Ice cubes in plastic bags
The idea that freezing the scalp could help preserve hair during chemotherapy has been around since the 1970s, when patients strapped bags of ice cubes to their heads.
Cooling the scalp dramatically causes the blood vessels surrounding hair roots to contract, reducing the amount of chemotherapy drugs delivered to the follicle, Rugo said.
Early trials of several devices resulted in problems such as scalp frostbite or hair that fell out in patterns that matched the coils on a cap.
Freezing devices including the cold caps and the DigniCaps, as well as products by two other makers, are used throughout Europe, Scandinavia, Japan and other countries, though none has been approved by the FDA in the U.S. FDA officials declined to comment on the feasibility study being conducted by Dignitana.
Historically, the caps have not been used in the U.S. because of worries that cancer cells might lurk in the scalp, where the cold would prevent chemotherapy from killing them.
So far, studies indicate that the risk of scalp metastases is very low, said Rugo. She cited results from two large studies of 1,440 patients followed for five to nine years, which found only 10 patients developed scalp cancers.
Still, some cancer specialists remain unconvinced about the benefits and wary of the risks of scalp hypothermia, as the procedure is known. Marlon Garzo Saria, a clinical nurse specialist and spokesman for the Oncology Nursing Society, said he does not recommend the treatment in his work in the Division of Neuro-Oncology at the Moores Cancer Center at the University of California, San Diego.
"There is a concern that it prevents chemotherapy from reaching cancer cells that may be present in sanctuary sites in the brain," Saria said by e-mail. "Until we can find clear evidence that this is not so, I would rather err on the side of caution and presume that the risk of cancer recurrence outweighs the benefit of preventing hair loss in patients receiving chemotherapy."
Up to 100 percent effective
Patients and experts who pursue the technique, however, say the benefits can be profound. Most patients still lose some hair, but it might be 15 percent to 25 percent of their hair, at most, compared to all of it, Rugo said. Studies have shown that the effectiveness can range widely, from 45 percent of patients to 100 percent of patients not requiring a wig or hat, though that depends on the person and the kind of treatment they require. She estimates that about 60 percent of patients preserve most of their hair.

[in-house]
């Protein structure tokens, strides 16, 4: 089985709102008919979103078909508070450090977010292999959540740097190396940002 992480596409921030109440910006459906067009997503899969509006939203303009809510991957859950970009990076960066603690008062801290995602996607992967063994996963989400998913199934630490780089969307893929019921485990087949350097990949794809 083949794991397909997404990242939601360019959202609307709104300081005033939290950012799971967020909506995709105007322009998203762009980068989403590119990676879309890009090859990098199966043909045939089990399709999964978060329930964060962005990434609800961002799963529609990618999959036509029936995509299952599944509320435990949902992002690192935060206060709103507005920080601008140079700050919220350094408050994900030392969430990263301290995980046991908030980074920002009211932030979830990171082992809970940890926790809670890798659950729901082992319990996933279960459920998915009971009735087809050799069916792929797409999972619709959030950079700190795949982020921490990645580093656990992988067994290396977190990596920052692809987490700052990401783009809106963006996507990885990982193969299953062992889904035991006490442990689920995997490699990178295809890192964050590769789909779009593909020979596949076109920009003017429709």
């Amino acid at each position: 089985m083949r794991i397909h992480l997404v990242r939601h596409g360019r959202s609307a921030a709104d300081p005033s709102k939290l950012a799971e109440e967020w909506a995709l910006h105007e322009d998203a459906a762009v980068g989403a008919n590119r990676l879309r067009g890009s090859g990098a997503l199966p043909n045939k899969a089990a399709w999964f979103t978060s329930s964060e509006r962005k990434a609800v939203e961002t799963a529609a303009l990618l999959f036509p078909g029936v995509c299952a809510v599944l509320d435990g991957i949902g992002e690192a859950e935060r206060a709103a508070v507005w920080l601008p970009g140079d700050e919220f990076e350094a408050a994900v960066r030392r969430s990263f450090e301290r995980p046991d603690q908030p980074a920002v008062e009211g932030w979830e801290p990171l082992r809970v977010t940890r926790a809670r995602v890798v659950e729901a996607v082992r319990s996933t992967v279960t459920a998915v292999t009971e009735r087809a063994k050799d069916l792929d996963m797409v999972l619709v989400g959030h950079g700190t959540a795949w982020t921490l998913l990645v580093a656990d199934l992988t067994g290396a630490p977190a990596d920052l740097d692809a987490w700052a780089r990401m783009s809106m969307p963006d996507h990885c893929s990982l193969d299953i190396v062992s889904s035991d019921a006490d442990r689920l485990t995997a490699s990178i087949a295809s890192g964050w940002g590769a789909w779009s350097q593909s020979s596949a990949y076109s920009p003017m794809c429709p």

Being able to keep most of her hair is a blessing, but the procedure isn’t exactly pleasant, said Millar, the DigniCap patient. The mechanical cap comes with several layers, including a head-gripping hat that gradually chills to 5 degrees Celsius — 41 degrees Fahrenheit. It’s pulled tightly over completely wet hair, the better to conduct the near-freezing temperatures.
“The cold is pretty intense,” Millar said. “When it starts not to feel good is about 10 degrees Celsius.”
Some patients get bad headaches worse than the brain-freeze caused by eating ice cream too fast. Others feel claustrophobic in the caps that Millar likens to cold Medusa-like snakes coiled around her head.
But patients like Shirley Billigmeier say once their heads were numb, they no longer noticed the cold.
“It’s like three or four minutes,” for each cap, she said. "After that you don’t feel a thing.”
Both women said they've had to baby their hair during chemotherapy treatment: No blow dryers, less-frequent shampoos, gentle brushing. The upside was that at least there was hair to brush.
The biggest drawback to scalp-chilling is that so few cancer patients know enough about it to consider it as an option, patients and doctors said. Billigmeier and a friend, Nancy Marshall, started a nonprofit group, The Rapunzel Project, to raise awareness of the issue.
If a devices eventually are approved by the FDA, the technique could be revolutionary for the 225,000 women diagnosed with breast and ovarian cancer in the U.S. each year, Rugo said.
“For most women, I think this would be an incredible thing,” she said. “For young women and old women, it doesn’t make a difference in age, it’s a huge issue.”